Junior adolescence education and English dual major Emilio Del Valle is a member of the School of Education's Teacher Opportunity Corps program who aims for a career teaching in an urban setting.

Q. Where is your home?
A. I'm from Harlem in uptown Manhattan. I went to high school in Bronx -- Riverdale. The campus was called JFK, John F. Kennedy, but there were six to eight schools broken up. The school I attended was called the Marble Hill School for International Studies. It was a school where there were a lot of different ethnicities and backgrounds and cultures.

Q. How did you wind up in a small Upstate city for college?
A. There's a story behind that. I think I was in my freshman year of high school. All of the SUNY schools had some kind of fair, and they were all tabling and showing off their schools. I remember walking into the big arena and there were long lines at SUNY Albany and University at Buffalo. I remember saying, "I don’t want to wait in any long lines. I'm going to look at the other schools SUNY has to offer." I remember looking at SUNY Oswego's table, and it was such a diverse group. I think four people were there and each of the people looked completely different. There was a poster and it looked like such a beautiful campus. I went straight to that table, and I literally stayed for about an hour, asking so many questions and hearing about the diversity and how the school looks and all the organizations they have. I just completely fell in love -- and I wasn't going to college for another four years!

Q. What did you decide to major in when you got here?
A. I declared psychology. The reason is I've always wanted to work with children. I wanted to do social work or counseling or teaching -- I was always going back and forth. My second semester freshman year, I declared an adolescence education major and a second major in my content area, English. I also have a minor in human development, so I've kind of got the best of both worlds.

Q. What do you think of your fellow SUNY Oswego students?
A. The campus is really diverse. I see the students here are so active and there are just so many organizations and so many multicultural clubs. There are so many things to do on campus. And I just think all the students are like sponges, just grabbing up all the knowledge and all the chances they have here.

Q. What do you think of faculty members you've encountered?
A. I feel like the professors here are so attached to their students and very caring. A lot of them partake in a lot of activities on campus. I know a lot of professors and staff who are advisers -- it's nice to see them at LSU (Latino Student Union) or BSU (Black Student Union) or ONE campaign events, showing encouragement. They're so flexible here and so open with their office hours. They want to know who you are as a person. It's just amazing; it's not what I expected when I came here. It's really nice.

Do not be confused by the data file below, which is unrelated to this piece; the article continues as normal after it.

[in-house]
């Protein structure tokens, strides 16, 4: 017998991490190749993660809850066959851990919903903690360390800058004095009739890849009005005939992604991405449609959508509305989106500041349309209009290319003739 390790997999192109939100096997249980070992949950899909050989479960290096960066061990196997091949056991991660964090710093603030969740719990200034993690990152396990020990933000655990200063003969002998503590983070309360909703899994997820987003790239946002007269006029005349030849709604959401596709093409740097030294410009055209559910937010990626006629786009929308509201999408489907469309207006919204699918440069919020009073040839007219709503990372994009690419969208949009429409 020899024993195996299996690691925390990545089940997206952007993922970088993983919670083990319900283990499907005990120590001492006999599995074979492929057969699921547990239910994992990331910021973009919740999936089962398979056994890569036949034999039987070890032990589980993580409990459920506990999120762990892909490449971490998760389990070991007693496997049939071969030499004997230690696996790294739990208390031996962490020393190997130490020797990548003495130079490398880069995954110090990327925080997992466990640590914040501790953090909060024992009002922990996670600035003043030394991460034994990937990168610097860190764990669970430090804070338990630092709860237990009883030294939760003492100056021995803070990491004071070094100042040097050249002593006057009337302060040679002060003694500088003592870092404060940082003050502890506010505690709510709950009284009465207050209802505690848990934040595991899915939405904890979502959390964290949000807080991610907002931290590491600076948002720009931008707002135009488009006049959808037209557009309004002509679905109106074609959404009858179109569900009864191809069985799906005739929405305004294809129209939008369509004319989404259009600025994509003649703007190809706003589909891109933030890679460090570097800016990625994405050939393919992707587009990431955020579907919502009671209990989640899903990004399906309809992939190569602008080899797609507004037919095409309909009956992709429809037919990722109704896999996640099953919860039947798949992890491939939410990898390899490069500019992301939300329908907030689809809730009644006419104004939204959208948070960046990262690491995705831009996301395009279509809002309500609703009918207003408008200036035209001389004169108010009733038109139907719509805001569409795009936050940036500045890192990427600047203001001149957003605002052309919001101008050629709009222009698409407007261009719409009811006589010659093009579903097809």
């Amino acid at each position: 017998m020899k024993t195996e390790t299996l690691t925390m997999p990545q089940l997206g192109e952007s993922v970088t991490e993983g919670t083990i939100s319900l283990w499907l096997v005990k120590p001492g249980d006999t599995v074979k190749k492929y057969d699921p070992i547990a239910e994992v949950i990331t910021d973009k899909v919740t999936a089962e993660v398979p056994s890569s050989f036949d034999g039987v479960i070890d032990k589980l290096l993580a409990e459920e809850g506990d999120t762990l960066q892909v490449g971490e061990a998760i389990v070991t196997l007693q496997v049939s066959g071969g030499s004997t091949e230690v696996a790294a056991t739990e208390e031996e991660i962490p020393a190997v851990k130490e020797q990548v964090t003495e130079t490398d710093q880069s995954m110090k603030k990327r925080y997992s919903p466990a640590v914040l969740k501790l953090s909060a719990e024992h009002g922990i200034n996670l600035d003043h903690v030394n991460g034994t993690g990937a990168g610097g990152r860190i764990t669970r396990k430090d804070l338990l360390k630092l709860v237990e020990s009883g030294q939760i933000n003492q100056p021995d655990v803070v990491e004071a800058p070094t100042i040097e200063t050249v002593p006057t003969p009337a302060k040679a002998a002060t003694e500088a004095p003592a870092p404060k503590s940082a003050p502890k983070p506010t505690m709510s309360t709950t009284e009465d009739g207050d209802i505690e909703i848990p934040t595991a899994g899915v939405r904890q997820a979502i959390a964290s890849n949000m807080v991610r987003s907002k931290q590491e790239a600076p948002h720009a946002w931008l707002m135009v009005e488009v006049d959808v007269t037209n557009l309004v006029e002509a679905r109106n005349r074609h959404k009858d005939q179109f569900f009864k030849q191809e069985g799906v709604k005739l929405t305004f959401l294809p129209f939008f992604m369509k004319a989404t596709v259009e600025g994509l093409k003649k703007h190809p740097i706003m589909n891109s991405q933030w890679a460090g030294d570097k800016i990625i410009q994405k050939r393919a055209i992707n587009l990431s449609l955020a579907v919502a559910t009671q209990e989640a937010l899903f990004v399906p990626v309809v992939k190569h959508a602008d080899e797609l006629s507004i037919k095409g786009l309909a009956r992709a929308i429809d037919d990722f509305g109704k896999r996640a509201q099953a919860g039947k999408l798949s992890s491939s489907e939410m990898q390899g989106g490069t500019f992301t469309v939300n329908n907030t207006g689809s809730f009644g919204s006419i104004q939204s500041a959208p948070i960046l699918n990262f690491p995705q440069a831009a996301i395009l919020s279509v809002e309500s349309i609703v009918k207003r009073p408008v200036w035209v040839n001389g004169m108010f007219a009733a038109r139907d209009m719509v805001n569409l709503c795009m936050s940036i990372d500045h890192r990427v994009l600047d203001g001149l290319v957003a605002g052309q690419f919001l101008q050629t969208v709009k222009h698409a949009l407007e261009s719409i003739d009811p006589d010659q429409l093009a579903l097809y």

Q. How did the college's Teacher Opportunity Corps come to your attention?
A. I believe I was a freshman when I first heard about it from someone who wasn't even an education major. She told me there was this program that was such an amazing opportunity for education majors. It just resonated with me. I started going to meetings at the end of my freshman year and (Field Placement Director Nichole) Ms. Brown told me all about the program. I became an official intern my sophomore year.

Q. What do Teacher Opportunity Corps interns do?
A. It's a paid internship. We have meetings and go over certification requirements. It's really big on supporting each other. For the first hour, we do something called check-in. We go over everything that's going on in our personal lives. I don't know what other people think in other majors, but there's a lot that comes with being an education major, with all the exams you have to take, your (coursework and placement) blocks, your student teaching and making sure you have your hours done and you're keeping up with your content major, like English or science. We also reach out to other future interns and educate them on the program. We watch a lot of education videos about conferences and changes going on in the education field. We also give presentations to each other about different things we've learned, such as charter schools or urban education. We return from our (school) placements and give each other feedback and tell each other what worked and what didn't work. Ms. Brown also does a lot of support with financial aid for certifications -- they’re pretty expensive. Before I came into the program, I didn't know about all the no-credit trainings and all the exams we had to do. She’s very knowledgeable about things we don’t necessarily learn about in our classes.